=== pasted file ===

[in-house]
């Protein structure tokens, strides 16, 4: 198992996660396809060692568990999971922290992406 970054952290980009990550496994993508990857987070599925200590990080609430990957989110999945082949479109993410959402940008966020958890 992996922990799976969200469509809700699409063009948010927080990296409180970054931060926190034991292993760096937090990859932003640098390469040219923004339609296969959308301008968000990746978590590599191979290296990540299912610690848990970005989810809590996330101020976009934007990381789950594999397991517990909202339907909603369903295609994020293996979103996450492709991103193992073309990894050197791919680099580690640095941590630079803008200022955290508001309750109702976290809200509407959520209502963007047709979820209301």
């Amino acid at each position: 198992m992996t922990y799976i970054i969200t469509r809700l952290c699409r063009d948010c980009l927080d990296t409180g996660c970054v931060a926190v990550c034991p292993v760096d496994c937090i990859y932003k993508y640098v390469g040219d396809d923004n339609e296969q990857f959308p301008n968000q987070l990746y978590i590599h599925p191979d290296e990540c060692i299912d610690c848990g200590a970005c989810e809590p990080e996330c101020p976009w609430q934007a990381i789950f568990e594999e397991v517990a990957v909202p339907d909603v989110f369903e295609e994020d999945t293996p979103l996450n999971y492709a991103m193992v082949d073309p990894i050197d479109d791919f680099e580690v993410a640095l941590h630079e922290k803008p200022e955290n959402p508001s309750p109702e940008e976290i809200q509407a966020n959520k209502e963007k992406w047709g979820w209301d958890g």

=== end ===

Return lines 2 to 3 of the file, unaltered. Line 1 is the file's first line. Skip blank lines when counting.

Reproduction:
């Protein structure tokens, strides 16, 4: 198992996660396809060692568990999971922290992406 970054952290980009990550496994993508990857987070599925200590990080609430990957989110999945082949479109993410959402940008966020958890 992996922990799976969200469509809700699409063009948010927080990296409180970054931060926190034991292993760096937090990859932003640098390469040219923004339609296969959308301008968000990746978590590599191979290296990540299912610690848990970005989810809590996330101020976009934007990381789950594999397991517990909202339907909603369903295609994020293996979103996450492709991103193992073309990894050197791919680099580690640095941590630079803008200022955290508001309750109702976290809200509407959520209502963007047709979820209301």
């Amino acid at each position: 198992m992996t922990y799976i970054i969200t469509r809700l952290c699409r063009d948010c980009l927080d990296t409180g996660c970054v931060a926190v990550c034991p292993v760096d496994c937090i990859y932003k993508y640098v390469g040219d396809d923004n339609e296969q990857f959308p301008n968000q987070l990746y978590i590599h599925p191979d290296e990540c060692i299912d610690c848990g200590a970005c989810e809590p990080e996330c101020p976009w609430q934007a990381i789950f568990e594999e397991v517990a990957v909202p339907d909603v989110f369903e295609e994020d999945t293996p979103l996450n999971y492709a991103m193992v082949d073309p990894i050197d479109d791919f680099e580690v993410a640095l941590h630079e922290k803008p200022e955290n959402p508001s309750p109702e940008e976290i809200q509407a966020n959520k209502e963007k992406w047709g979820w209301d958890g």